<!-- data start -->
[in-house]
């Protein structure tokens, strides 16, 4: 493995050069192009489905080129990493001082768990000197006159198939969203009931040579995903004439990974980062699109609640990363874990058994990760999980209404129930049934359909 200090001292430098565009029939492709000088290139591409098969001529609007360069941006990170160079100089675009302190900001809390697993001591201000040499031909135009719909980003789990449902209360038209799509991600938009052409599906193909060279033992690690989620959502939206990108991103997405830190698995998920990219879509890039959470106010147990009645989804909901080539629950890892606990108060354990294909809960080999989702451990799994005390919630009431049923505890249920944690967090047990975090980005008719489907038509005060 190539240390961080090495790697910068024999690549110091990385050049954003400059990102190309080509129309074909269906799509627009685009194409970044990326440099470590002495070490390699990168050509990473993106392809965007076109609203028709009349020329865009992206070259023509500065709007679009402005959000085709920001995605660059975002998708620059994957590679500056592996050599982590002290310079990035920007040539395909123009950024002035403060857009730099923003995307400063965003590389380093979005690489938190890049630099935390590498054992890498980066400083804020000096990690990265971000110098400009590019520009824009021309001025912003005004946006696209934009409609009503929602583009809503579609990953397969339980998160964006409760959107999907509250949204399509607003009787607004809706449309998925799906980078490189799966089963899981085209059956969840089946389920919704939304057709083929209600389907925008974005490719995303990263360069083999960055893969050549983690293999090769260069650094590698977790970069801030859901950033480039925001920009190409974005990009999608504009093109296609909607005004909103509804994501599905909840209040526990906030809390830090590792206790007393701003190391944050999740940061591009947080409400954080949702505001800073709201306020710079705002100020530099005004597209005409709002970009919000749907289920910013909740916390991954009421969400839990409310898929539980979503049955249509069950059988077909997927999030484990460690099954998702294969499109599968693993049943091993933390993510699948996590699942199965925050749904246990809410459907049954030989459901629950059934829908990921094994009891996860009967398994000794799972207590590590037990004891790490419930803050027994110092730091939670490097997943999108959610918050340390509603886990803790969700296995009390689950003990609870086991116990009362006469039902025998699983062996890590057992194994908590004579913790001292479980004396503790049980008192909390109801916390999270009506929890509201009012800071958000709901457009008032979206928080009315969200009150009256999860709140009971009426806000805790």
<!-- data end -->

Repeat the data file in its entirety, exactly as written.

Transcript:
[in-house]
């Protein structure tokens, strides 16, 4: 493995050069192009489905080129990493001082768990000197006159198939969203009931040579995903004439990974980062699109609640990363874990058994990760999980209404129930049934359909 200090001292430098565009029939492709000088290139591409098969001529609007360069941006990170160079100089675009302190900001809390697993001591201000040499031909135009719909980003789990449902209360038209799509991600938009052409599906193909060279033992690690989620959502939206990108991103997405830190698995998920990219879509890039959470106010147990009645989804909901080539629950890892606990108060354990294909809960080999989702451990799994005390919630009431049923505890249920944690967090047990975090980005008719489907038509005060 190539240390961080090495790697910068024999690549110091990385050049954003400059990102190309080509129309074909269906799509627009685009194409970044990326440099470590002495070490390699990168050509990473993106392809965007076109609203028709009349020329865009992206070259023509500065709007679009402005959000085709920001995605660059975002998708620059994957590679500056592996050599982590002290310079990035920007040539395909123009950024002035403060857009730099923003995307400063965003590389380093979005690489938190890049630099935390590498054992890498980066400083804020000096990690990265971000110098400009590019520009824009021309001025912003005004946006696209934009409609009503929602583009809503579609990953397969339980998160964006409760959107999907509250949204399509607003009787607004809706449309998925799906980078490189799966089963899981085209059956969840089946389920919704939304057709083929209600389907925008974005490719995303990263360069083999960055893969050549983690293999090769260069650094590698977790970069801030859901950033480039925001920009190409974005990009999608504009093109296609909607005004909103509804994501599905909840209040526990906030809390830090590792206790007393701003190391944050999740940061591009947080409400954080949702505001800073709201306020710079705002100020530099005004597209005409709002970009919000749907289920910013909740916390991954009421969400839990409310898929539980979503049955249509069950059988077909997927999030484990460690099954998702294969499109599968693993049943091993933390993510699948996590699942199965925050749904246990809410459907049954030989459901629950059934829908990921094994009891996860009967398994000794799972207590590590037990004891790490419930803050027994110092730091939670490097997943999108959610918050340390509603886990803790969700296995009390689950003990609870086991116990009362006469039902025998699983062996890590057992194994908590004579913790001292479980004396503790049980008192909390109801916390999270009506929890509201009012800071958000709901457009008032979206928080009315969200009150009256999860709140009971009426806000805790």